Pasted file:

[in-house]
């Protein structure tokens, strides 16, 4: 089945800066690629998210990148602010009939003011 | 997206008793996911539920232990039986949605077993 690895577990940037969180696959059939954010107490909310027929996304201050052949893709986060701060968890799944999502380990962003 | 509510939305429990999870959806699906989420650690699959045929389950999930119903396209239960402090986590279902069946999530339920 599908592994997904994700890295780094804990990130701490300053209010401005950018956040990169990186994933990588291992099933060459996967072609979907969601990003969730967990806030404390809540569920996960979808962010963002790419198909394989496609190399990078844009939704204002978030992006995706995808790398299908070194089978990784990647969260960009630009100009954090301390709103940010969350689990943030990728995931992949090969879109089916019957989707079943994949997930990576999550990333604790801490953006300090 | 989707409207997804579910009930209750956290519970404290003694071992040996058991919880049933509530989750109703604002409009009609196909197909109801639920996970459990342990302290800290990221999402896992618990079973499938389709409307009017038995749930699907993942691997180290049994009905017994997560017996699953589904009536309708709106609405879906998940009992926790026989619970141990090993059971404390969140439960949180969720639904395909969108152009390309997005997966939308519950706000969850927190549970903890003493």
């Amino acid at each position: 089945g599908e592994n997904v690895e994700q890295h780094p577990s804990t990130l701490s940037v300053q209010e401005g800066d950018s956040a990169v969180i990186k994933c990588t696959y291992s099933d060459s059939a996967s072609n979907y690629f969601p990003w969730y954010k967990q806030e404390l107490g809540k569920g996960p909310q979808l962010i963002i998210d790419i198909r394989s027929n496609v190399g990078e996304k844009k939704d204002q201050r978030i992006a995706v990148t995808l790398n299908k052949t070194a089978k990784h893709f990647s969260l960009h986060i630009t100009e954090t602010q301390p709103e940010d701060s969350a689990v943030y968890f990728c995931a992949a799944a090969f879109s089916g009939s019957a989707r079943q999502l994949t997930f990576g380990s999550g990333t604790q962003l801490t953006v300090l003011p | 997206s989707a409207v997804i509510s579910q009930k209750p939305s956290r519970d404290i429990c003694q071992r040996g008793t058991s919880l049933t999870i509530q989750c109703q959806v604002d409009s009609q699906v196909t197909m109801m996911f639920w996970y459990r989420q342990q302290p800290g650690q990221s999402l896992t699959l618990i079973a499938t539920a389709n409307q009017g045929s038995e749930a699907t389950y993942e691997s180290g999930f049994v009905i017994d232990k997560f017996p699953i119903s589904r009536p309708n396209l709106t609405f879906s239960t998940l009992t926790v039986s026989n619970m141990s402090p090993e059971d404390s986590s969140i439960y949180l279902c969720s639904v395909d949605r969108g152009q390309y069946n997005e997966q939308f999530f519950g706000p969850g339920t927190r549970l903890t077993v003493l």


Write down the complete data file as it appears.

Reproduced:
[in-house]
């Protein structure tokens, strides 16, 4: 089945800066690629998210990148602010009939003011 | 997206008793996911539920232990039986949605077993 690895577990940037969180696959059939954010107490909310027929996304201050052949893709986060701060968890799944999502380990962003 | 509510939305429990999870959806699906989420650690699959045929389950999930119903396209239960402090986590279902069946999530339920 599908592994997904994700890295780094804990990130701490300053209010401005950018956040990169990186994933990588291992099933060459996967072609979907969601990003969730967990806030404390809540569920996960979808962010963002790419198909394989496609190399990078844009939704204002978030992006995706995808790398299908070194089978990784990647969260960009630009100009954090301390709103940010969350689990943030990728995931992949090969879109089916019957989707079943994949997930990576999550990333604790801490953006300090 | 989707409207997804579910009930209750956290519970404290003694071992040996058991919880049933509530989750109703604002409009009609196909197909109801639920996970459990342990302290800290990221999402896992618990079973499938389709409307009017038995749930699907993942691997180290049994009905017994997560017996699953589904009536309708709106609405879906998940009992926790026989619970141990090993059971404390969140439960949180969720639904395909969108152009390309997005997966939308519950706000969850927190549970903890003493």
């Amino acid at each position: 089945g599908e592994n997904v690895e994700q890295h780094p577990s804990t990130l701490s940037v300053q209010e401005g800066d950018s956040a990169v969180i990186k994933c990588t696959y291992s099933d060459s059939a996967s072609n979907y690629f969601p990003w969730y954010k967990q806030e404390l107490g809540k569920g996960p909310q979808l962010i963002i998210d790419i198909r394989s027929n496609v190399g990078e996304k844009k939704d204002q201050r978030i992006a995706v990148t995808l790398n299908k052949t070194a089978k990784h893709f990647s969260l960009h986060i630009t100009e954090t602010q301390p709103e940010d701060s969350a689990v943030y968890f990728c995931a992949a799944a090969f879109s089916g009939s019957a989707r079943q999502l994949t997930f990576g380990s999550g990333t604790q962003l801490t953006v300090l003011p | 997206s989707a409207v997804i509510s579910q009930k209750p939305s956290r519970d404290i429990c003694q071992r040996g008793t058991s919880l049933t999870i509530q989750c109703q959806v604002d409009s009609q699906v196909t197909m109801m996911f639920w996970y459990r989420q342990q302290p800290g650690q990221s999402l896992t699959l618990i079973a499938t539920a389709n409307q009017g045929s038995e749930a699907t389950y993942e691997s180290g999930f049994v009905i017994d232990k997560f017996p699953i119903s589904r009536p309708n396209l709106t609405f879906s239960t998940l009992t926790v039986s026989n619970m141990s402090p090993e059971d404390s986590s969140i439960y949180l279902c969720s639904v395909d949605r969108g152009q390309y069946n997005e997966q939308f999530f519950g706000p969850g339920t927190r549970l903890t077993v003493l």